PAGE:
Nevertheless, many (if not most) of those striking on 27-F had voted for PSOF head Felipe Gonzalez. Just as many U.S. workers voted against Bush rather than for Clinton, Spanish workers tended to vote against José Maria Aznar of the center-right Partido Popular (PP) rather than for POSE. (There is considerate loathing for PP, which includes more than a few members who ordered the execution of workers during la dictadura—the dictatorship of Franco.)

In the 1993 elections, PSOF received its smallest vote since coming to power. With less than a majority, PSOE needed an ally to form a government. For many, the logical choice was Izquierda Unida (IU, the United Left), created from an alliance between the Partido Comunista de Espana (PCE), smaller left groups and many independents. But Felipe turned to the Catalan nationalists, Convergencia I Unió (CiU). CiU leader Jordi Pujol’s conditions for forming a government included a severe neoliberal labor reform.

Many PSOF rank and file would prefer the extremely difficult alternative of trying to rule as a minority government to blocking with CiU. At the January PSOF Congress, oppositionists mustered a third of the votes. But Pujol has said that if PSOE changes a single point of the labor reform, CiU will break the coalition government. Feeling the heat from both his own party and his CiU "ally," Felipe may be forced to call new elections this year.

The Spanish economy has taken a plunge in recent years. Heavy industry, especially mining, has seen a continuous decline. In the past, the economy has been bolstered both by tourism and Spanish emigrant workers bringing their earnings back home. Both tourism and emigrant work have dropped. The value of the Spanish peseta fell almost 50% during a 280-day period last year.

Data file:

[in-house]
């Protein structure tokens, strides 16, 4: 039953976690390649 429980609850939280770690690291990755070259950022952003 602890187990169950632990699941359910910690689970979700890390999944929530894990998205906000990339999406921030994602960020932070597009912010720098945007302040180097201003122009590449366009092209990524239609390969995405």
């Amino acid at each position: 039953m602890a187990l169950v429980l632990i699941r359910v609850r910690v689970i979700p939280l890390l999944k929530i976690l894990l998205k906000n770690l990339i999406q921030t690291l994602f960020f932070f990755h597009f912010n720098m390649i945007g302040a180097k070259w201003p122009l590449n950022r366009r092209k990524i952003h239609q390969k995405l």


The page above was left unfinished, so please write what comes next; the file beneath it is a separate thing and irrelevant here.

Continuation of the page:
Socialists for Capitalism

After twelve years in power, the PSOF have come to approach these problems as would any Wall Street financier. PSOF economists see the solution as making Spain more competitive. This means reducing the standard of living so that foreign capital will perceive Spain as a land of good investment opportunities.

But general strikes do not help the image of Spain that Felipe is trying to paint. A December 27,1993 story in El Pais reported Felipe was mobilizing PSOF to oppose the January strike. PSOF’s executive announced that a strike wouldn’t "favor the interests of workers because it would discourage investors."

Izquierda Unida and the unions are well aware of where this line of reasoning ends. If every European country lowers its standard of living to attract investment, everyone ends up in the same relative position they started from. The only change is that corporations have a larger share of social wealth and the rest of society has less.

At the huge Madrid rally (the last event of the general strike), the UGT’s Nicolas Redondo warned that if PSOF does not withdraw the labor reform, "social tension will increase." As he spoke, thousands began chanting, "Otra, otra!" (Another, another!"), indicating a desire for a new strike. The issue confronting the Spanish labor movement is what to do if, as expected, PSOF refuses to alter the reform.

March/April 1994, ATC 49